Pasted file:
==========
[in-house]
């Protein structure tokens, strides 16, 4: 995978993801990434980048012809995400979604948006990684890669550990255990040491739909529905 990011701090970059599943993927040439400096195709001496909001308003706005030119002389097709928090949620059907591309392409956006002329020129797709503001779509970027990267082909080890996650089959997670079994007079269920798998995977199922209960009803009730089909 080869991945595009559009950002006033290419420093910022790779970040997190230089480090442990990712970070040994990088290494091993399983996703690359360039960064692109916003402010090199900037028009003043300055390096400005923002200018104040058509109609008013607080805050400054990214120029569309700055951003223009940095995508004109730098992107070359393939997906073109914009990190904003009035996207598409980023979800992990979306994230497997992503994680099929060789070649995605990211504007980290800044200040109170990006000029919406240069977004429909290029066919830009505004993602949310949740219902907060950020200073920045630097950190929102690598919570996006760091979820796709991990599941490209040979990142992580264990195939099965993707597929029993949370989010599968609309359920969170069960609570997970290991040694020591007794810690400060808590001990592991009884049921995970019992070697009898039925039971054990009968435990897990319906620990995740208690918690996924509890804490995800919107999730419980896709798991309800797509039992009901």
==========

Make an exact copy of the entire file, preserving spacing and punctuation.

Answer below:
[in-house]
């Protein structure tokens, strides 16, 4: 995978993801990434980048012809995400979604948006990684890669550990255990040491739909529905 990011701090970059599943993927040439400096195709001496909001308003706005030119002389097709928090949620059907591309392409956006002329020129797709503001779509970027990267082909080890996650089959997670079994007079269920798998995977199922209960009803009730089909 080869991945595009559009950002006033290419420093910022790779970040997190230089480090442990990712970070040994990088290494091993399983996703690359360039960064692109916003402010090199900037028009003043300055390096400005923002200018104040058509109609008013607080805050400054990214120029569309700055951003223009940095995508004109730098992107070359393939997906073109914009990190904003009035996207598409980023979800992990979306994230497997992503994680099929060789070649995605990211504007980290800044200040109170990006000029919406240069977004429909290029066919830009505004993602949310949740219902907060950020200073920045630097950190929102690598919570996006760091979820796709991990599941490209040979990142992580264990195939099965993707597929029993949370989010599968609309359920969170069960609570997970290991040694020591007794810690400060808590001990592991009884049921995970019992070697009898039925039971054990009968435990897990319906620990995740208690918690996924509890804490995800919107999730419980896709798991309800797509039992009901």